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Susan B. Anthony and the 4th of July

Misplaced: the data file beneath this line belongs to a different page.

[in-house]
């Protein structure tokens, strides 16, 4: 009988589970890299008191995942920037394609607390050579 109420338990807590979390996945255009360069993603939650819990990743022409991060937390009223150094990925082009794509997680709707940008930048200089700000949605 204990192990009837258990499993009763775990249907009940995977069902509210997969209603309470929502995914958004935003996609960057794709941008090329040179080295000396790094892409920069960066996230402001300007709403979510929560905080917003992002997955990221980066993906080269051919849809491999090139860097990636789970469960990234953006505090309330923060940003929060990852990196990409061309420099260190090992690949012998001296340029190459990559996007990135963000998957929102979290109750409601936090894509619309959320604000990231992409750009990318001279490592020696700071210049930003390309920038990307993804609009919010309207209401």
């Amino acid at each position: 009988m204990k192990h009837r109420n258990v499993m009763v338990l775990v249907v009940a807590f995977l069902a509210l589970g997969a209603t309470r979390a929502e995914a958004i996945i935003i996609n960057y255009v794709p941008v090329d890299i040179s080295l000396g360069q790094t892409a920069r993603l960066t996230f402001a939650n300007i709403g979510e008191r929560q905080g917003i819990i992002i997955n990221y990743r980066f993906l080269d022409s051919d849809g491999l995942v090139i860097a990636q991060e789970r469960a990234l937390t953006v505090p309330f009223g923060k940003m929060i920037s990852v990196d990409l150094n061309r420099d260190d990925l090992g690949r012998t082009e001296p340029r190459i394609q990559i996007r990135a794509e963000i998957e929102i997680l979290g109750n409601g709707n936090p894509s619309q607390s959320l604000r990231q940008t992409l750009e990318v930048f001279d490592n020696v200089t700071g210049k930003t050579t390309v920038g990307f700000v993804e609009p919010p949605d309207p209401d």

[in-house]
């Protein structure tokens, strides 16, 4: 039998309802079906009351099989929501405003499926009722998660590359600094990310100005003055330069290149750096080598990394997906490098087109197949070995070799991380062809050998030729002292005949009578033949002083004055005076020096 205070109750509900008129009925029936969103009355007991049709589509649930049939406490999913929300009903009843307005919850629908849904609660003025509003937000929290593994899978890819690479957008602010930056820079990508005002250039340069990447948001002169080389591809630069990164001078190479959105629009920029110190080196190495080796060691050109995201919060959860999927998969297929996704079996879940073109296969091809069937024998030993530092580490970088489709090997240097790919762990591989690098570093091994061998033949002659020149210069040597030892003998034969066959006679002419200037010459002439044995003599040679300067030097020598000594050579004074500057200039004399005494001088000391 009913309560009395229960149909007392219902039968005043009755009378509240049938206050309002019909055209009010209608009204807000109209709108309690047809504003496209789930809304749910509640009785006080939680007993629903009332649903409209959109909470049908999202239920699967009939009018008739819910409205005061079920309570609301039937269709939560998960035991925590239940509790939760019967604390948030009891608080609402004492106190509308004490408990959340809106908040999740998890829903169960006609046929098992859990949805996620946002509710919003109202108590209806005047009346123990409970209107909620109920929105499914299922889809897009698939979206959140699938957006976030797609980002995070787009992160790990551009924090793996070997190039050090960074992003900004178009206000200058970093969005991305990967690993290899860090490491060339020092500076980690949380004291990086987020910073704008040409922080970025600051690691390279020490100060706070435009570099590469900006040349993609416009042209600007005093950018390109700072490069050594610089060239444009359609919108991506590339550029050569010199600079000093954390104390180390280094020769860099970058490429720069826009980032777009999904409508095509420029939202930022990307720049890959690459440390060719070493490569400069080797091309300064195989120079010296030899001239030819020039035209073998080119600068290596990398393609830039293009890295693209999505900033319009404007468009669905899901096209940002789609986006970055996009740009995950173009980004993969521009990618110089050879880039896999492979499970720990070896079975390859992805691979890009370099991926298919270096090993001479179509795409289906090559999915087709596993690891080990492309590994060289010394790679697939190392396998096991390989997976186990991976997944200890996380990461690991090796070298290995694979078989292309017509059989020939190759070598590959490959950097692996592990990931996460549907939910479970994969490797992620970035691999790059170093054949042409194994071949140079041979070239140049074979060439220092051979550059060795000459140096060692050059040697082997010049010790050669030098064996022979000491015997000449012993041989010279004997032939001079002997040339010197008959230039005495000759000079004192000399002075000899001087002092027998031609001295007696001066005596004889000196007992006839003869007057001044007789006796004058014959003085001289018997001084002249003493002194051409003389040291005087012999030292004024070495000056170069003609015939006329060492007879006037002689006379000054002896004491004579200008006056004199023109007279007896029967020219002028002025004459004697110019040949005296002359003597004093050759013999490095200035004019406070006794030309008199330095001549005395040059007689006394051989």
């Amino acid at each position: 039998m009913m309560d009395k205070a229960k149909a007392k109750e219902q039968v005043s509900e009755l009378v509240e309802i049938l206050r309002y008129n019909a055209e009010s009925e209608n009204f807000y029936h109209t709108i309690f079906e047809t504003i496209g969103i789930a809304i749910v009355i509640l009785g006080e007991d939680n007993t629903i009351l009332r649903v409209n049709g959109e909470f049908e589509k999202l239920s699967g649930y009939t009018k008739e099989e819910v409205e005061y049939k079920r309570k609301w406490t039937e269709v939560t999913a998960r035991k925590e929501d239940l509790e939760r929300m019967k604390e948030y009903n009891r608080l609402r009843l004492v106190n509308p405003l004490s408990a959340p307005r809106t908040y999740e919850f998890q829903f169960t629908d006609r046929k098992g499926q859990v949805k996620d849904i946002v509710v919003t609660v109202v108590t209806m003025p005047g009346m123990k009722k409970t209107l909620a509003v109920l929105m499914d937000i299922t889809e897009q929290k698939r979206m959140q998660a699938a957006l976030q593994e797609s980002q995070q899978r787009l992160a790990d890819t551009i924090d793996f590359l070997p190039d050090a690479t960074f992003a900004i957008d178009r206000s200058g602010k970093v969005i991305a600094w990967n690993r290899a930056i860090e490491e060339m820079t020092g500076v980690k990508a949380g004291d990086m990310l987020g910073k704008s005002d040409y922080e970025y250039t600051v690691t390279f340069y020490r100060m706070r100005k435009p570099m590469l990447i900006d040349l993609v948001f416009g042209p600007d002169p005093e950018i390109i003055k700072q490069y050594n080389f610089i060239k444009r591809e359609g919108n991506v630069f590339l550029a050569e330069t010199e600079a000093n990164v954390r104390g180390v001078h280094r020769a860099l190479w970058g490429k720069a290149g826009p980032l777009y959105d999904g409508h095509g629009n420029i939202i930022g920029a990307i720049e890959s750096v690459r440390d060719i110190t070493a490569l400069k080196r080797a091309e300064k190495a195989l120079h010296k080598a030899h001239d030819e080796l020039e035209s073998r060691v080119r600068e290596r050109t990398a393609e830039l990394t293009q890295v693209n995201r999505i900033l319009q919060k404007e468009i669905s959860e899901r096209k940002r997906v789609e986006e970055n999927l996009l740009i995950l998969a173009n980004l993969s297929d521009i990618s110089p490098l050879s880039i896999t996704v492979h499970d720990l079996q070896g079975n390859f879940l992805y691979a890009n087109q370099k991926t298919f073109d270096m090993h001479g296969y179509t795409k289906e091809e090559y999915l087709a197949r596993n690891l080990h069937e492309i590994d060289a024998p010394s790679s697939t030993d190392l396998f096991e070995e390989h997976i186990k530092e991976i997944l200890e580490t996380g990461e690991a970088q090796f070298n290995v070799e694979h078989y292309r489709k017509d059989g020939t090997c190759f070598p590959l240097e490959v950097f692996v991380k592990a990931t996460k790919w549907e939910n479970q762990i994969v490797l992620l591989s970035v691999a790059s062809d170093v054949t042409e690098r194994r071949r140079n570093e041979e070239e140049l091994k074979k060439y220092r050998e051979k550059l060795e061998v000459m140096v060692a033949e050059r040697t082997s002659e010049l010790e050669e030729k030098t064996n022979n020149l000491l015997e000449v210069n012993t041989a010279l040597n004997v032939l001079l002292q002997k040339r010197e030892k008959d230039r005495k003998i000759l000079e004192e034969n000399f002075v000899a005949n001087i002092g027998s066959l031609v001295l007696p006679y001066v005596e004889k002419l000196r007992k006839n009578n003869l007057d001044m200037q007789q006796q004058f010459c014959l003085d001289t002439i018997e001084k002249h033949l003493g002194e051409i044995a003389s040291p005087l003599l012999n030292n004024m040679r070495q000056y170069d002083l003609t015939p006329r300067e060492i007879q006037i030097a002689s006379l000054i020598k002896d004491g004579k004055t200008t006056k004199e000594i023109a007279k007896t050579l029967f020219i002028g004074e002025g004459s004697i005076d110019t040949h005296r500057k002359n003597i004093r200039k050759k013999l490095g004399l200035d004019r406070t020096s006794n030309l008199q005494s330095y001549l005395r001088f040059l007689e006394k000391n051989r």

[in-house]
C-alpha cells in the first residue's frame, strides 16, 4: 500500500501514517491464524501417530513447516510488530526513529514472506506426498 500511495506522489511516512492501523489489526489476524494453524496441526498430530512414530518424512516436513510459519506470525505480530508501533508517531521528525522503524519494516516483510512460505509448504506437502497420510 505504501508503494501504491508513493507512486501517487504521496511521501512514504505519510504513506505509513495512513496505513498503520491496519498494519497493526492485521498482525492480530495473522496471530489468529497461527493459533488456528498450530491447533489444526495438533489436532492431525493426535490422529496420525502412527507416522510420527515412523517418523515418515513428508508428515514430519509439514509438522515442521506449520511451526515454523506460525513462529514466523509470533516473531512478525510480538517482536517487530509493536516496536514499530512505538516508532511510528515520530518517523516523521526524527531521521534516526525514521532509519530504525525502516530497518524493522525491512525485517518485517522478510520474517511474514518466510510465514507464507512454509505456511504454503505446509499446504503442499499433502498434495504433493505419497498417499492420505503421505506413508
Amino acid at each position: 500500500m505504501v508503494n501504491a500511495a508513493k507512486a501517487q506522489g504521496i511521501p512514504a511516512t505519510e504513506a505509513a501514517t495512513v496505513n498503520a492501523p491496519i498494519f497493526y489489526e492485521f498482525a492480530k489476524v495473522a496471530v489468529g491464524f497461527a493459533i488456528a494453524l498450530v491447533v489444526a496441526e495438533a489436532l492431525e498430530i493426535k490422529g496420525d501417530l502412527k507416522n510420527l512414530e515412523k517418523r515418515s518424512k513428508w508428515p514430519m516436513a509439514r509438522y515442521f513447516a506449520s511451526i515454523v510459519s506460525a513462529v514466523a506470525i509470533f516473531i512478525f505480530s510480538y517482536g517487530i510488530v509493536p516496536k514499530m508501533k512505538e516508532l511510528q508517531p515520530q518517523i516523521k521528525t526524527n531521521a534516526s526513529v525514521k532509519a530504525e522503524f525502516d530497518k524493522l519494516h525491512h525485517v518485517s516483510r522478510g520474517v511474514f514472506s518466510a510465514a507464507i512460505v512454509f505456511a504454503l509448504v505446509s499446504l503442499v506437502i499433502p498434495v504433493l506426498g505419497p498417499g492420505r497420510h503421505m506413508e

“From the earliest history of our country, woman has shown equal devotion with man to the cause of freedom, and has stood firmly by his side in its defence. Together, they have made this country what it is. Woman’s wealth, thought and labor have cemented the stones of every monument man has reared to liberty.” From the “Declaration of Rights of the Women of the United States,” a stirring document written by Elizabeth Cady Stanton, Susan B. Anthony, and Matilda Joslyn Gage.  Interrupting the all-male centennial celebration on July 4, 1876, SBA walked to the platform and read the document, to the astonishment of the audience. The day was oppressively hot but unbowed SBA in her clarion voice ended with this demand: “We ask justice, we ask equality, we ask that all the civil and political rights that belong to citizens of the United States, be guaranteed to us and our daughters forever.”  The image if from a cartoon titled “The Woman Who Dared.” It was published the week before SBA’s trial for voting began in 1873.

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